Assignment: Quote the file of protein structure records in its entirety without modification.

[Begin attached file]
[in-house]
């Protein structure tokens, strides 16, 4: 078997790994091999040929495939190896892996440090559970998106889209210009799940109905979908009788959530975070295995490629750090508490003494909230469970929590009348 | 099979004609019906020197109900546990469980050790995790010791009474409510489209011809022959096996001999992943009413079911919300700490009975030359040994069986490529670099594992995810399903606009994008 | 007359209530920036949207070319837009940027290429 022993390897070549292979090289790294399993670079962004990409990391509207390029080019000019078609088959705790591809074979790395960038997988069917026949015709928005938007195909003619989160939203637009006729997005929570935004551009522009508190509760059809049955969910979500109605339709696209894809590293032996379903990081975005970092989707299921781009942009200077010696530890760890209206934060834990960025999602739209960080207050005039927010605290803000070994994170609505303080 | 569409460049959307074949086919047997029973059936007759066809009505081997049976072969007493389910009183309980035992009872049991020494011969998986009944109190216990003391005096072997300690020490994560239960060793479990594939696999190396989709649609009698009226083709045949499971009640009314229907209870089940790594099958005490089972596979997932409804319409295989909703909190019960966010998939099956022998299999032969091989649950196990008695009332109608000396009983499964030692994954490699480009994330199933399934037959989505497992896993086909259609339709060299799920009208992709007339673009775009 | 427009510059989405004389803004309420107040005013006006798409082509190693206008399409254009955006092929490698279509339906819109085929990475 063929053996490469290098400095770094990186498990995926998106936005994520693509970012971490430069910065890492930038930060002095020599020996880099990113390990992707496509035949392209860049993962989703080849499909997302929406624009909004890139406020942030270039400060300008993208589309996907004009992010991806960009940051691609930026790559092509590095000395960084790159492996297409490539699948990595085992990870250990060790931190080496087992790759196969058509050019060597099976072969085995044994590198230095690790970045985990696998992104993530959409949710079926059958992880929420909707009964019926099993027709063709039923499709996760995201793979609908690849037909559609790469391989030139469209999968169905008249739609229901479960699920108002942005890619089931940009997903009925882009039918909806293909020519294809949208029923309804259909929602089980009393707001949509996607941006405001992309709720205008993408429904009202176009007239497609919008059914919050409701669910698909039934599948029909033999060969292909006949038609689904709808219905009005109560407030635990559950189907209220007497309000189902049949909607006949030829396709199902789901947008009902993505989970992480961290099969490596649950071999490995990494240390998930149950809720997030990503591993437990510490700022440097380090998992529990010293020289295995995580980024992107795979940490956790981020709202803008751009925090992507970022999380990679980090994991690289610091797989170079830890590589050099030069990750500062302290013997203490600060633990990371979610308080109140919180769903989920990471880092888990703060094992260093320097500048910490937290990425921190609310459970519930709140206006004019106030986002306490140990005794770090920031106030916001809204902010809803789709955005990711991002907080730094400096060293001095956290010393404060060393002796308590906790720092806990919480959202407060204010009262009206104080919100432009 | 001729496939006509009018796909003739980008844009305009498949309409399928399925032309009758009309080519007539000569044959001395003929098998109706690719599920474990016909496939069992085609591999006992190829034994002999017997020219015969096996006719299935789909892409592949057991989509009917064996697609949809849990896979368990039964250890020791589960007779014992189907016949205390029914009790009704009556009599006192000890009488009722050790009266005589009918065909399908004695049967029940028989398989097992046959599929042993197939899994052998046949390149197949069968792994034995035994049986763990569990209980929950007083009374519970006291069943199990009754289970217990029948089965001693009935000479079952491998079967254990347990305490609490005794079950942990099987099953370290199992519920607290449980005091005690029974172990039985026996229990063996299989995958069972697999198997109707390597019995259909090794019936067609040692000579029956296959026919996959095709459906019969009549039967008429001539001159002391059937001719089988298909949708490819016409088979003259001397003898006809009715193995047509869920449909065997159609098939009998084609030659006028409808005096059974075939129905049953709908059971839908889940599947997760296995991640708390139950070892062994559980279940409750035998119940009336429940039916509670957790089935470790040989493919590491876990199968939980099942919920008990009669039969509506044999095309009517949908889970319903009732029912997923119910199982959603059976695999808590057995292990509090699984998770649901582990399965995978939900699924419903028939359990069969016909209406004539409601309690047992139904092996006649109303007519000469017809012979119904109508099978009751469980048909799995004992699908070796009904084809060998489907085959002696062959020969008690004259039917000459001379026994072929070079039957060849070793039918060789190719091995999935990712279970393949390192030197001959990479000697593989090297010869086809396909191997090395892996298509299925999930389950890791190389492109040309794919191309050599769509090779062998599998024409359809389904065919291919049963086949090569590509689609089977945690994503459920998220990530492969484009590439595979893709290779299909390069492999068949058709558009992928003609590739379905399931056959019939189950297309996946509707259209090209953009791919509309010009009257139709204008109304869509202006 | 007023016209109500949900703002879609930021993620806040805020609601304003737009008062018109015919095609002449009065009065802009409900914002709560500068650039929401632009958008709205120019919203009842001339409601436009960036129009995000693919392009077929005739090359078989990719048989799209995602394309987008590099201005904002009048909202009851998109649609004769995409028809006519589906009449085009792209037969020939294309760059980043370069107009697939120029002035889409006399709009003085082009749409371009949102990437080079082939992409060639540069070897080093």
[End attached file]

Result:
[in-house]
């Protein structure tokens, strides 16, 4: 078997790994091999040929495939190896892996440090559970998106889209210009799940109905979908009788959530975070295995490629750090508490003494909230469970929590009348 | 099979004609019906020197109900546990469980050790995790010791009474409510489209011809022959096996001999992943009413079911919300700490009975030359040994069986490529670099594992995810399903606009994008 | 007359209530920036949207070319837009940027290429 022993390897070549292979090289790294399993670079962004990409990391509207390029080019000019078609088959705790591809074979790395960038997988069917026949015709928005938007195909003619989160939203637009006729997005929570935004551009522009508190509760059809049955969910979500109605339709696209894809590293032996379903990081975005970092989707299921781009942009200077010696530890760890209206934060834990960025999602739209960080207050005039927010605290803000070994994170609505303080 | 569409460049959307074949086919047997029973059936007759066809009505081997049976072969007493389910009183309980035992009872049991020494011969998986009944109190216990003391005096072997300690020490994560239960060793479990594939696999190396989709649609009698009226083709045949499971009640009314229907209870089940790594099958005490089972596979997932409804319409295989909703909190019960966010998939099956022998299999032969091989649950196990008695009332109608000396009983499964030692994954490699480009994330199933399934037959989505497992896993086909259609339709060299799920009208992709007339673009775009 | 427009510059989405004389803004309420107040005013006006798409082509190693206008399409254009955006092929490698279509339906819109085929990475 063929053996490469290098400095770094990186498990995926998106936005994520693509970012971490430069910065890492930038930060002095020599020996880099990113390990992707496509035949392209860049993962989703080849499909997302929406624009909004890139406020942030270039400060300008993208589309996907004009992010991806960009940051691609930026790559092509590095000395960084790159492996297409490539699948990595085992990870250990060790931190080496087992790759196969058509050019060597099976072969085995044994590198230095690790970045985990696998992104993530959409949710079926059958992880929420909707009964019926099993027709063709039923499709996760995201793979609908690849037909559609790469391989030139469209999968169905008249739609229901479960699920108002942005890619089931940009997903009925882009039918909806293909020519294809949208029923309804259909929602089980009393707001949509996607941006405001992309709720205008993408429904009202176009007239497609919008059914919050409701669910698909039934599948029909033999060969292909006949038609689904709808219905009005109560407030635990559950189907209220007497309000189902049949909607006949030829396709199902789901947008009902993505989970992480961290099969490596649950071999490995990494240390998930149950809720997030990503591993437990510490700022440097380090998992529990010293020289295995995580980024992107795979940490956790981020709202803008751009925090992507970022999380990679980090994991690289610091797989170079830890590589050099030069990750500062302290013997203490600060633990990371979610308080109140919180769903989920990471880092888990703060094992260093320097500048910490937290990425921190609310459970519930709140206006004019106030986002306490140990005794770090920031106030916001809204902010809803789709955005990711991002907080730094400096060293001095956290010393404060060393002796308590906790720092806990919480959202407060204010009262009206104080919100432009 | 001729496939006509009018796909003739980008844009305009498949309409399928399925032309009758009309080519007539000569044959001395003929098998109706690719599920474990016909496939069992085609591999006992190829034994002999017997020219015969096996006719299935789909892409592949057991989509009917064996697609949809849990896979368990039964250890020791589960007779014992189907016949205390029914009790009704009556009599006192000890009488009722050790009266005589009918065909399908004695049967029940028989398989097992046959599929042993197939899994052998046949390149197949069968792994034995035994049986763990569990209980929950007083009374519970006291069943199990009754289970217990029948089965001693009935000479079952491998079967254990347990305490609490005794079950942990099987099953370290199992519920607290449980005091005690029974172990039985026996229990063996299989995958069972697999198997109707390597019995259909090794019936067609040692000579029956296959026919996959095709459906019969009549039967008429001539001159002391059937001719089988298909949708490819016409088979003259001397003898006809009715193995047509869920449909065997159609098939009998084609030659006028409808005096059974075939129905049953709908059971839908889940599947997760296995991640708390139950070892062994559980279940409750035998119940009336429940039916509670957790089935470790040989493919590491876990199968939980099942919920008990009669039969509506044999095309009517949908889970319903009732029912997923119910199982959603059976695999808590057995292990509090699984998770649901582990399965995978939900699924419903028939359990069969016909209406004539409601309690047992139904092996006649109303007519000469017809012979119904109508099978009751469980048909799995004992699908070796009904084809060998489907085959002696062959020969008690004259039917000459001379026994072929070079039957060849070793039918060789190719091995999935990712279970393949390192030197001959990479000697593989090297010869086809396909191997090395892996298509299925999930389950890791190389492109040309794919191309050599769509090779062998599998024409359809389904065919291919049963086949090569590509689609089977945690994503459920998220990530492969484009590439595979893709290779299909390069492999068949058709558009992928003609590739379905399931056959019939189950297309996946509707259209090209953009791919509309010009009257139709204008109304869509202006 | 007023016209109500949900703002879609930021993620806040805020609601304003737009008062018109015919095609002449009065009065802009409900914002709560500068650039929401632009958008709205120019919203009842001339409601436009960036129009995000693919392009077929005739090359078989990719048989799209995602394309987008590099201005904002009048909202009851998109649609004769995409028809006519589906009449085009792209037969020939294309760059980043370069107009697939120029002035889409006399709009003085082009749409371009949102990437080079082939992409060639540069070897080093």